Allan More Remembered

Posted By:

By Glen Benison

I heard the news today….so sad. An old crewmate and more importantly a mentor had passed away.

Gordy Hill, Barry Wright, Allan More, Rene Pilon

Gordy Hill, Barry Wright, Allan More, Rene Pilon

Allan More, the proud CKC Commodore in 1970 and winner of the prestigious Black trophy in 1959 had lost a very brief battle with cancer and drifted beyond the finish buoys last week. In my mind, he was as classy a guy as you could ever hope to meet.

As Commodore of the Lachine Racing Canoe Club (LRCC) in the mid-1960s, Allan’s inclusiveness and honest leadership were the determining factors that convinced my very parents that perhaps the LRCC wasn’t such a bad place, after all, to let their young son hang out. Fifty years later I am still lingering in boathouses. Thank you, Allan.

He’s the guy in Lachine’s 1959 Black winning crew who shunned the trendy crew-cut hair style of the day and went with the cool Elvis Presley wave. That and his winning personality captured the heart of the pretty blond from across the river. Ruth would become his wife of 40 plus years and Allan would assure you that winning her was his finest victory.

Allan travelled the world as a sales executive with Alcan. He was an under-aged signee, at 15, with the Junior “A” Lachine Maroons hockey team.  He remained a sportsman well into his adult years until his knees put him on the sidelines.

A vivid memory lingers within me.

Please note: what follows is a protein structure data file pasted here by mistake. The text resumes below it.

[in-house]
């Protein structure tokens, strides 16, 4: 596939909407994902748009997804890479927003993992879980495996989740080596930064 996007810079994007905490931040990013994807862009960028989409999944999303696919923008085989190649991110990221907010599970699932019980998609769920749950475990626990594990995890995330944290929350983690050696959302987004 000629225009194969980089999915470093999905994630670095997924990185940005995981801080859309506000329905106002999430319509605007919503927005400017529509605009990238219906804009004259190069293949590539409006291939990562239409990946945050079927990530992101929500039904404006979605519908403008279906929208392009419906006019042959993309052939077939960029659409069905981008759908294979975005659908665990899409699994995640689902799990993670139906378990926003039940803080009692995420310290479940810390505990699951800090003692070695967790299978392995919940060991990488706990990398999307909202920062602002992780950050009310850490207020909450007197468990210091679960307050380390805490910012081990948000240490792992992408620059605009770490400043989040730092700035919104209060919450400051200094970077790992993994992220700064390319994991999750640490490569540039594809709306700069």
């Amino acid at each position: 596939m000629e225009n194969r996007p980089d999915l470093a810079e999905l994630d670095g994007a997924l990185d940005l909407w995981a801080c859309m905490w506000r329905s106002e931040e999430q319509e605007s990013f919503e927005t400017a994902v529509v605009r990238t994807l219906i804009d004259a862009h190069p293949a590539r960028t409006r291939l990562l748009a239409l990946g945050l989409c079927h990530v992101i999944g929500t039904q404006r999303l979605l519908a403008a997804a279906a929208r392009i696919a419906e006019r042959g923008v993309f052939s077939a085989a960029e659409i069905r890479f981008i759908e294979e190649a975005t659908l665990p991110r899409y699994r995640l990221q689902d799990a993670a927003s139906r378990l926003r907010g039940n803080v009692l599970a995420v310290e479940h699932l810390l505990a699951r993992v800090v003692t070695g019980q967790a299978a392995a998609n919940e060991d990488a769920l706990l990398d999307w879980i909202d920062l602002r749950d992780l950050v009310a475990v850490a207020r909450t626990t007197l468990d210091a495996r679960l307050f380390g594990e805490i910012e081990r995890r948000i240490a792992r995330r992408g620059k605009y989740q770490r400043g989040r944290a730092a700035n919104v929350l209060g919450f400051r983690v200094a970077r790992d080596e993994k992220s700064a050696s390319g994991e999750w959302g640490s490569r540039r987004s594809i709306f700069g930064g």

The 1971 Canadian Championships in the hurricane on Lake Banook. Last race of the day. Senior Men’s war. Quebec City and Mississauga pull away from the pack and battle stroke for stroke into the horrific wind and rain. They sprint to the wire where none of the paddlers knows the result. The Missy contingent on the Banook side of the lake are ecstatic; the Quebec City fans huddled on the Mic Mac balcony are silent. Those twenty eight paddlers remain drifting on the lake, leaning over their gunnels, pelted by the rain, awaiting the announcement from the judges’ stand. Several minutes pass, then the call: “In first place, Quebec City”.  The Missy crew, devastated and grumpy, paddles to shore. Their coxswain tells them to stay put and walks to that judges’ stand. He asks to speak to the Chief Judge and then asks him if he is positive about the call. The judge raises his thumb and index finger two inches apart and says: “Mark, I am sure.”  Missy coxswain, Mark Butler, does not dispute the answer. The Chief Judge is Allan More. He is renowned as an honest man with unquestionable credibility.

I have another memory now. I am one of a few teenaged volunteers from LRCC who get to join Allan and Ruth at a Harry Belafonte concert at Montreal’s Place des Arts. It’s a night that leaves a deep impression. A Belafonte song from that night wafts through my head today. ‘Try to remember when life was slow and oh so mellow’. Rest in peace, Allan.